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Coronavirus cure: Dexamethasone becomes first life-saving drug

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Coronavirus cure: Dexamethasone becomes first life-saving drug

A cheap and widely available drug proven to help save the lives of patients seriously ill with coronavirus has been discovered, TopNaija reports.

 

The low-dose steroid treatment dexamethasone is a major breakthrough in the fight against the deadly virus, UK experts say. The drug is part of the world’s biggest trial testing existing treatments to see if they also work for coronavirus.

It cut the risk of death by a third for patients on ventilators. For those on oxygen, it cut deaths by a fifth. Had the drug had been used to treat patients in the UK from the start of the pandemic, up to 5,000 lives could have been saved, researchers say.

And it could be of huge benefit in poorer countries with high numbers of Covid-19 patients. The UK government has 200,000 courses of the drug in its stockpile and says the NHS will make dexamethasone available to patients.

Prime Minister Boris Johnson said there was a genuine case to celebrate “a remarkable British scientific achievement”, adding: “We have taken steps to ensure we have enough supplies, even in the event of a second peak.”

Chief Medical Officer for England Prof Chris Whitty said it would save lives around the world. And it could be of huge benefit in poorer countries with high numbers of Covid-19 patients.

Prime Minister Boris Johnson said there was a genuine case to celebrate “a remarkable British scientific achievement”, adding: “We have taken steps to ensure we have enough supplies, even in the event of a second peak.”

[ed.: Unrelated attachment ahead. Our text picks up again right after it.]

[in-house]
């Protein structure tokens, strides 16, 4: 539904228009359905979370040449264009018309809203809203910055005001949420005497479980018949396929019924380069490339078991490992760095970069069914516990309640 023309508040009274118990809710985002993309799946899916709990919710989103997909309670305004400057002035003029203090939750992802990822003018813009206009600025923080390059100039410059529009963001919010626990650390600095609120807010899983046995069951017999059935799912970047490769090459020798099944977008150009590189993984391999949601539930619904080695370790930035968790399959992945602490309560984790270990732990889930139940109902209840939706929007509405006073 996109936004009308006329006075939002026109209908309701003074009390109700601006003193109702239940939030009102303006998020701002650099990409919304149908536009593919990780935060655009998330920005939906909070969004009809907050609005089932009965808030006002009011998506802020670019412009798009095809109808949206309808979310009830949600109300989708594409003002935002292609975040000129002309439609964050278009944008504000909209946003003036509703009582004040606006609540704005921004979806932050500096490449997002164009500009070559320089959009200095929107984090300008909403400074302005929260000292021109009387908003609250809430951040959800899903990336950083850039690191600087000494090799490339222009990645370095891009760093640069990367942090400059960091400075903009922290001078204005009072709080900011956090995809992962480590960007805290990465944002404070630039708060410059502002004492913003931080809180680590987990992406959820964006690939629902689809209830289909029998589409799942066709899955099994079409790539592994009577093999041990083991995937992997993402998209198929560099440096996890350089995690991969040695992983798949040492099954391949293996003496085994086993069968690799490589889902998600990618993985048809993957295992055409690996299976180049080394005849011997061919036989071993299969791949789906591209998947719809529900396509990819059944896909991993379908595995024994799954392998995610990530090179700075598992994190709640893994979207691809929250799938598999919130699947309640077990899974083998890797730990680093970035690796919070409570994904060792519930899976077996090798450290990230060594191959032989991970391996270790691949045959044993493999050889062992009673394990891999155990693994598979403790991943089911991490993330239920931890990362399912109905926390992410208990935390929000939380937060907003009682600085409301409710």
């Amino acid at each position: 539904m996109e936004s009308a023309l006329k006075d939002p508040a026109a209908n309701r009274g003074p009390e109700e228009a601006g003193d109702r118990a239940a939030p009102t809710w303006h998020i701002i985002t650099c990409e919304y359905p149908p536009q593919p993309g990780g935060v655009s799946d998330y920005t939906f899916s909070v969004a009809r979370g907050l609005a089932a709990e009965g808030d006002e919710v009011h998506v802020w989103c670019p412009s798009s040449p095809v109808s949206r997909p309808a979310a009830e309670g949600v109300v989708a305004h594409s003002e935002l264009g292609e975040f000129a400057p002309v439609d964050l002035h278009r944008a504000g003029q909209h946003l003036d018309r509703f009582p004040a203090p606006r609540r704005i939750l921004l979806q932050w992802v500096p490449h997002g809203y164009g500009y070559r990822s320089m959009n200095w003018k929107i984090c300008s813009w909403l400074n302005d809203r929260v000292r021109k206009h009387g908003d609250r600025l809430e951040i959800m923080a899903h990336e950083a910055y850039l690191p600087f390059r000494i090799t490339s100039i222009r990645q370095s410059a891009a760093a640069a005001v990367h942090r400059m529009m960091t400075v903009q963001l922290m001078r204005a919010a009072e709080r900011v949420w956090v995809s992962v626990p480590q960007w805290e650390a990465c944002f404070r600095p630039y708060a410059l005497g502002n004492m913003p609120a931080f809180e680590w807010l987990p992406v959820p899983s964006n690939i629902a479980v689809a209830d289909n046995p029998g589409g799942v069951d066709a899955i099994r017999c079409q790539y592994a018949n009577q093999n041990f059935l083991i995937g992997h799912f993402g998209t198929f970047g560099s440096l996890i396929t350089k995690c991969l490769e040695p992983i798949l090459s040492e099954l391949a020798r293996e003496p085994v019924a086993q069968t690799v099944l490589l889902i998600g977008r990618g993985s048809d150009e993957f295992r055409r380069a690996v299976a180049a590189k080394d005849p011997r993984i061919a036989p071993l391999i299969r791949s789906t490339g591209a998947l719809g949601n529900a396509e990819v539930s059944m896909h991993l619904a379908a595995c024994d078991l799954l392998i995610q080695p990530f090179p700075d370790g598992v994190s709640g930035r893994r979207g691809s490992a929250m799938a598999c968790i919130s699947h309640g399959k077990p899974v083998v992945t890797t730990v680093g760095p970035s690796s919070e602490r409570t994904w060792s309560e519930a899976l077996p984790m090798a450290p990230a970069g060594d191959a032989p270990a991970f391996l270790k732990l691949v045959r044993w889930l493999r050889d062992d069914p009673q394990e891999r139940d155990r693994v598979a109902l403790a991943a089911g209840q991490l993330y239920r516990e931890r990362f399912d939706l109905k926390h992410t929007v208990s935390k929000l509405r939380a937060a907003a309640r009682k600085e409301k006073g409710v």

“It is a major breakthrough,” says Peter Horby, an infectious-disease specialist at the University of Oxford, UK, and a chief investigator on the trial. Use of steroids to treat viral respiratory infections such as COVID-19 has been controversial, Horby notes. Data from steroid trials during outbreaks of SARS (severe acute respiratory syndrome) and Middle East respiratory syndrome caused by related coronaviruses were inconclusive, he says. Nevertheless, given dexamethasone’s widespread availability, and some promising results from steroid studies in previous outbreaks, Horby says RECOVERY investigators felt it important to test the treatment in a rigorous clinical trial.

Treatment guidelines from the World Health Organization and many countries have cautioned against treating people with coronavirus with steroids, and some investigators were concerned about anecdotal reports of widespread steroid treatment. The drugs suppress the immune system, which could provide some relief from patients whose lungs are ravaged by an over-active immune response that sometimes manifests in severe cases of COVID-19. But such patients may still need a fully functioning immune system to fend off the virus itself.

Dexamethasone, by contrast, is a medical staple found on pharmaceutical shelves worldwide and is available as a pill — a particular benefit as coronavirus infections continue to rise in countries with limited access to healthcare. “For less than £50, you can treat 8 patients and save one life,” said Martin Landray, an epidemiologist at the University of Oxford, and another chief investigator on the RECOVERY trial.

The findings could also have implications for other severe respiratory illnesses, Baillie adds. For example, steroid treatments for a condition called acute respiratory distress syndrome are also controversial. “This really gives us a very good reason to look closely at that, because the mortality benefit is so extraordinarily large,” Baillie says. “I think this will affect patients well beyond COVID-19.”

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